And then the delicious dilemma… whether from a farmer’s market, a local natural food store or this week’s CSA produce…
Links to popular recipe websites
|RecipeLand||IVU World Vegfest|
|VegWeb||The Vegetarian Resource Group|
Our own tried and true recipes!
White Beans with Sautéed Kale
Kale often puts some CSA members in a quandary. Good news – the Red Kale is the mildest (albeit, not the best keeper) of the kales – in the brassica family – think of it as a flat broccoli! Recent studies also show that it’ll cure you of almost everything – but you’ve got to eat it! The key is cooking until tender and if you’re using the stalks, to cook them longer. Keep kale under refrigeration in a plastic bag with slight moisture – use in 4 – 5 days. You can chop kale into 1” strips and steam it – serving as a side dish or with a little soy sauce, vinegar or butter, salt and pepper. It makes a great spinach substitute in cooked dishes – like lasagna or soups. There’s even one fantastic recipe by Mollie Katzen for “kale crisps” that calls for baking at high heat, with a light oil coating, on a cookie sheet. Below is apprentice Matthew’s choice for the recipe of the week. This is comfort food at it’s healthiest. Enjoy! Serves 4 as a side dish or 2 as a main course.
2 Tbl Olive Oil
1 large Onion
2 large cloves Garlic
1 bunch Kale, chopped, destemmed
3 cups cooked or canned White Beans (Cannellini, Great Northern, Navy)
2 tbsp. fresh Sage
1 tbsp. fresh Oregano or 1 tsp. dried
Pinch of Red Pepper Flakes (optional)
Salt and Pepper to taste
Heat oil over medium heat. Add garlic and onion & cook for five minutes. Increase heat too medium high, & add kale in batches, tossing until wilted and bright green, 2-4 minutes. Reduce heat to medium-low & add beans, sage, oregano, pepper flakes, salt, & pepper. Cook, stirring often until heated through. Serve warm.
BASIL: Basic Pesto
This is the most simple yet the most wonderful sauce ever created, it can used on pizza, rice, pasta, potatoes, grilled veggies, pretty much everything.
Bunch of basil
Salt and pepper to taste
Olive oil (Extra Virgin preferred)
Lemon zest and juice
Combine all the ingredients, except for the basil, in a food processor work until a fine paste is created. Last put the basil in and work until mixed through. May have to adjust amounts to personal tastes. Adding the basil last helps the sauce keep its color longer. Great ways to store it is freezing it or keeping a bit in the fridge for later use with a layer of oil on top to prevent oxidization.
Basil is best kept like flowers, with a fresh cut on the stems in a vase of water on your kitchen counter out of direct sun or sometimes in the fridge with the leaves covered. It can turn black if your refrigerator is very cold however so find the method that works best in your conditions. It is a delicate leaf so really use as soon as possible, for it doesn’t last long after cut and the sooner it’s used the more flavor it imparts. Enjoy!
Cilantro – In Spicy Potatoes
Recipe from a lovely cookbook: The Organic Gourmet by Barbara Kahn
Arturo made this South Indian recipe for a sunny afternoon lunch on the deck and it was a hit. A great way to use a whole lot of cilantro. If you don’t have all the below ingredients, it lends itself to a little improv. The cooking of the herb ameliorates its flavor quite a bit.
4 medium size Potatoes
1 Tbl. Clarified Butter (Ghee)
½ tsp Mustard Seeds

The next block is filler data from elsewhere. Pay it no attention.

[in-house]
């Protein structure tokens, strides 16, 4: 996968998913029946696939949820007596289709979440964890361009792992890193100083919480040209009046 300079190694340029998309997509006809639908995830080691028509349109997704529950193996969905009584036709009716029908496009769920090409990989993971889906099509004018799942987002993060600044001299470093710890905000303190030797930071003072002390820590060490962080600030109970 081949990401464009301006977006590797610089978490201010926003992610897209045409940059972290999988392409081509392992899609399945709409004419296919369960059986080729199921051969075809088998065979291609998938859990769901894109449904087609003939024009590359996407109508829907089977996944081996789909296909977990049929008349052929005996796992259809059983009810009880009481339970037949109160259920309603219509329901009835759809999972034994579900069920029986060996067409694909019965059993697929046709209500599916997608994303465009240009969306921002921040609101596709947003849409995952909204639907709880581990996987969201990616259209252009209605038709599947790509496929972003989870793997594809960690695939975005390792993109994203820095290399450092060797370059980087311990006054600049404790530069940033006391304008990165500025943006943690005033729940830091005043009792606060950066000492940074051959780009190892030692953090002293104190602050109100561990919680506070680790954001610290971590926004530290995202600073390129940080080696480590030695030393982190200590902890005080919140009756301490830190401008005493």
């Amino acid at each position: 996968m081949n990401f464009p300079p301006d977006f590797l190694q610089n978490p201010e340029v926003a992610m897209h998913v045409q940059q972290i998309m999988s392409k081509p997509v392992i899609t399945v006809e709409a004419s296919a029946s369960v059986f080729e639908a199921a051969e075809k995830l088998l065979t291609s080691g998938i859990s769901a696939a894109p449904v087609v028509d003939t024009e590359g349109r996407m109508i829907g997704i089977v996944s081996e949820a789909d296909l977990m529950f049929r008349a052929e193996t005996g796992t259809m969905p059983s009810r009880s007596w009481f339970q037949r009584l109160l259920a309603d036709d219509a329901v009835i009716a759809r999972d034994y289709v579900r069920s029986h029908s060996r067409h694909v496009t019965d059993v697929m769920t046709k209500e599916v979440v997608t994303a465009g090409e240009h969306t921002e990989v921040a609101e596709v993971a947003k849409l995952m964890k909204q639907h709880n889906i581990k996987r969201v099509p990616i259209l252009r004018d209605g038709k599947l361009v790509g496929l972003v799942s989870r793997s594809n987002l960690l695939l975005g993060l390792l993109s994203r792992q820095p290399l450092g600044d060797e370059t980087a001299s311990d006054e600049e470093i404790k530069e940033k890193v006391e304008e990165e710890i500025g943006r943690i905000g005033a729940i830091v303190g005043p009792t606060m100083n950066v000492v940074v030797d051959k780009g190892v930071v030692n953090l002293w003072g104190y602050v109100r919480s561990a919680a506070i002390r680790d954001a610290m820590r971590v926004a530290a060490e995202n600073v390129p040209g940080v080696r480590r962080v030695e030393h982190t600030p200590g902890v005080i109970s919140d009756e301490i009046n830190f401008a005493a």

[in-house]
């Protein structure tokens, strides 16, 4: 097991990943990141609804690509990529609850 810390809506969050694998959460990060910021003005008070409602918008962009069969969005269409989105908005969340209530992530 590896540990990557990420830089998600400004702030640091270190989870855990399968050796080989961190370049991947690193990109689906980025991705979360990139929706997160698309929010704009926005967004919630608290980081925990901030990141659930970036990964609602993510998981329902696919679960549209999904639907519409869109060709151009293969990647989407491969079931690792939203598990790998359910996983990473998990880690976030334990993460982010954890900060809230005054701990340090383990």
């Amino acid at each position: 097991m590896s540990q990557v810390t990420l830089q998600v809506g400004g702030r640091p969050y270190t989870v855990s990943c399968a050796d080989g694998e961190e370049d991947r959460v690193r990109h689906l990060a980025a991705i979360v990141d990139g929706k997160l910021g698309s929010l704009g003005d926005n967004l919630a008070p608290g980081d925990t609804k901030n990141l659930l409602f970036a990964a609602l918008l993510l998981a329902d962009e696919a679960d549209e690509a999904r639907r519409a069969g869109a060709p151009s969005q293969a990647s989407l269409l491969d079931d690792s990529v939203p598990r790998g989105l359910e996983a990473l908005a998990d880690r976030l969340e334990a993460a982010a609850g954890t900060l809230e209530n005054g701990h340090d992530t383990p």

2 med Onions chopped
1/8 tsp Asafoetida (opt.)
2 tsp. fresh chopped Ginger
3 cloves Garlic minced
½ tsp. ground Cumin
½ tsp ground Cayenne
½ cup chopped Cilantro (or more!)
1 Jalapeno Pepper, chopped
1 tsp Salt, or to taste
Cut potatoes into quarters and steam for 15 minutes until tender. Heat butter in a cast iron skillet. Add mustard seeds and sauté for 5 minutes. Add the rest of the ingredients except for the potatoes, and sauté for one minute. Dice the potatoes. Add to the onion mixture, stir and sauté for another 5 minutes. The recipe is intended to be served over dosas (or rice/lentil pancakes) which are folded over the potatoes like a tortilla and dipped into the following:
Coconut Chutney: Puree the following ingredients, except for the cilantro, which is mixed in at the end.
2 Cups chopped Coconut (fresh is nice)
½ Cup Water or Coconut Milk
3 Tbl. Lemon or Lime Juice
½ tsp Salt
½ cup chopped Cilantro
1 Jalapeno Pepper, chopped finely
1 cup Yogurt
1 tsp fresh Ginger, grated
1 Tbl Honey
NEW POTATOES: Potato-Arugula Salad
New potatoes are as versatile as cured potatoes, however their fresh, sweet, creamy taste is best experienced the simple ways ( roasted with olive oil, salt & pepper, and herbs de provence). The following recipe comes from Tomato Blessings & Radish Teachings by Edward Espe Brown. *Refrigerate new ones if not used within 2-3 days. And it’s important not to scrub very hard when rinsing and eat the peels they are delicious!
2 lbs. New potatoes
4 shallots, very thinly sliced
4 cloves garlic, minced
2 Tblsp. Dijon mustard
Salt & freshly ground pepper, to taste
3 Tblsp. Balsamic vinegar
½ cup olive oil
½ lb. Arugula
Lightly wash potatoes and cook in boiling, salted water for 6- 8 minutes until tender. Drain the potatoes; toss with the vinaigrette. Let cool for 20-30 minutes, and then toss with arugula, adjust seasoning, and serve. Enjoy!
Beet, Radish and Carrot Salad over Greens
These roots combine nicely and keep really well under refrigeration in a bag or container with slight moisture.
2 Med Beets
2 Large Carrots, sliced on the diagonal
½ Bunch Radishes, sliced into rounds
¼ lb. Arugula or Baby Greens
½ cup Walnut pieces
3 Tbl Red Wine Vinegar
1 Tsp Dijon Mustard
1 Garlic Clove, minced
½ Cup Walnut Oil
Salt and Freshly Ground Black Pepper